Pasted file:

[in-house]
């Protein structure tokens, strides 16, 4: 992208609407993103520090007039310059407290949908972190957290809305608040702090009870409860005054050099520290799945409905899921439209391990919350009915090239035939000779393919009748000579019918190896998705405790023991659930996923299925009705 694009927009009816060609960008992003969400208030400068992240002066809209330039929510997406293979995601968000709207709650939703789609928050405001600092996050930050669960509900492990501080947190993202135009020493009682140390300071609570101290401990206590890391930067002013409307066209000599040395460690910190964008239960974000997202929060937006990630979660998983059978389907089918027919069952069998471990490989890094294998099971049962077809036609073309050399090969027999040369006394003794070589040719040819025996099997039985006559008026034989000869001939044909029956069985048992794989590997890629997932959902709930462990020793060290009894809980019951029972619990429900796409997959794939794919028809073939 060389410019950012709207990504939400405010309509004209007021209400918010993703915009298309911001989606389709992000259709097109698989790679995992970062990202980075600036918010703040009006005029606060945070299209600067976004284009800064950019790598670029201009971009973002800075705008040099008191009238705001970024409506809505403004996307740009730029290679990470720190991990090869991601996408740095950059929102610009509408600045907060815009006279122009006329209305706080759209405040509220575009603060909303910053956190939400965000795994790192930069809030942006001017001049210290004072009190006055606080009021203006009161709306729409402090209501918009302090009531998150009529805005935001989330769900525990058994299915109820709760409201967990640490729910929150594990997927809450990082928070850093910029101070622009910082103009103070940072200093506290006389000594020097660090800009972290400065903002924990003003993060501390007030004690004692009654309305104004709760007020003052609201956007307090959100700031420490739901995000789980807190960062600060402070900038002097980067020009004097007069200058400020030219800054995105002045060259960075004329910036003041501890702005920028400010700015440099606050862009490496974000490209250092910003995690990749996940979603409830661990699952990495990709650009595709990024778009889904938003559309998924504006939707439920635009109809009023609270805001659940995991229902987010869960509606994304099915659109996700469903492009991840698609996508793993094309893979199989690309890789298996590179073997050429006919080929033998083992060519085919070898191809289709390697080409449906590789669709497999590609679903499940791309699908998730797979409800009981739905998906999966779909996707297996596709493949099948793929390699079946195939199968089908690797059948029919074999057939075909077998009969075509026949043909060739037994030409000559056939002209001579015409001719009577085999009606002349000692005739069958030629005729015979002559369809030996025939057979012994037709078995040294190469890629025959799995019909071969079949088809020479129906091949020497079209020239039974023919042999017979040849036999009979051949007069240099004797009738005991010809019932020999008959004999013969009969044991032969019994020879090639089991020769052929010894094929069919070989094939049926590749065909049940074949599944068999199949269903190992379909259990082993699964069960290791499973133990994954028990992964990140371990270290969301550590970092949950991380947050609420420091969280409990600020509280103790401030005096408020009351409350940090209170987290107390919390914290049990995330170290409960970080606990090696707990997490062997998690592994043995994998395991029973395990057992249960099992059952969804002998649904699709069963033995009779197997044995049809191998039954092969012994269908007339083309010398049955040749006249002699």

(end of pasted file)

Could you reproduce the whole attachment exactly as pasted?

[in-house]
């Protein structure tokens, strides 16, 4: 992208609407993103520090007039310059407290949908972190957290809305608040702090009870409860005054050099520290799945409905899921439209391990919350009915090239035939000779393919009748000579019918190896998705405790023991659930996923299925009705 694009927009009816060609960008992003969400208030400068992240002066809209330039929510997406293979995601968000709207709650939703789609928050405001600092996050930050669960509900492990501080947190993202135009020493009682140390300071609570101290401990206590890391930067002013409307066209000599040395460690910190964008239960974000997202929060937006990630979660998983059978389907089918027919069952069998471990490989890094294998099971049962077809036609073309050399090969027999040369006394003794070589040719040819025996099997039985006559008026034989000869001939044909029956069985048992794989590997890629997932959902709930462990020793060290009894809980019951029972619990429900796409997959794939794919028809073939 060389410019950012709207990504939400405010309509004209007021209400918010993703915009298309911001989606389709992000259709097109698989790679995992970062990202980075600036918010703040009006005029606060945070299209600067976004284009800064950019790598670029201009971009973002800075705008040099008191009238705001970024409506809505403004996307740009730029290679990470720190991990090869991601996408740095950059929102610009509408600045907060815009006279122009006329209305706080759209405040509220575009603060909303910053956190939400965000795994790192930069809030942006001017001049210290004072009190006055606080009021203006009161709306729409402090209501918009302090009531998150009529805005935001989330769900525990058994299915109820709760409201967990640490729910929150594990997927809450990082928070850093910029101070622009910082103009103070940072200093506290006389000594020097660090800009972290400065903002924990003003993060501390007030004690004692009654309305104004709760007020003052609201956007307090959100700031420490739901995000789980807190960062600060402070900038002097980067020009004097007069200058400020030219800054995105002045060259960075004329910036003041501890702005920028400010700015440099606050862009490496974000490209250092910003995690990749996940979603409830661990699952990495990709650009595709990024778009889904938003559309998924504006939707439920635009109809009023609270805001659940995991229902987010869960509606994304099915659109996700469903492009991840698609996508793993094309893979199989690309890789298996590179073997050429006919080929033998083992060519085919070898191809289709390697080409449906590789669709497999590609679903499940791309699908998730797979409800009981739905998906999966779909996707297996596709493949099948793929390699079946195939199968089908690797059948029919074999057939075909077998009969075509026949043909060739037994030409000559056939002209001579015409001719009577085999009606002349000692005739069958030629005729015979002559369809030996025939057979012994037709078995040294190469890629025959799995019909071969079949088809020479129906091949020497079209020239039974023919042999017979040849036999009979051949007069240099004797009738005991010809019932020999008959004999013969009969044991032969019994020879090639089991020769052929010894094929069919070989094939049926590749065909049940074949599944068999199949269903190992379909259990082993699964069960290791499973133990994954028990992964990140371990270290969301550590970092949950991380947050609420420091969280409990600020509280103790401030005096408020009351409350940090209170987290107390919390914290049990995330170290409960970080606990090696707990997490062997998690592994043995994998395991029973395990057992249960099992059952969804002998649904699709069963033995009779197997044995049809191998039954092969012994269908007339083309010398049955040749006249002699």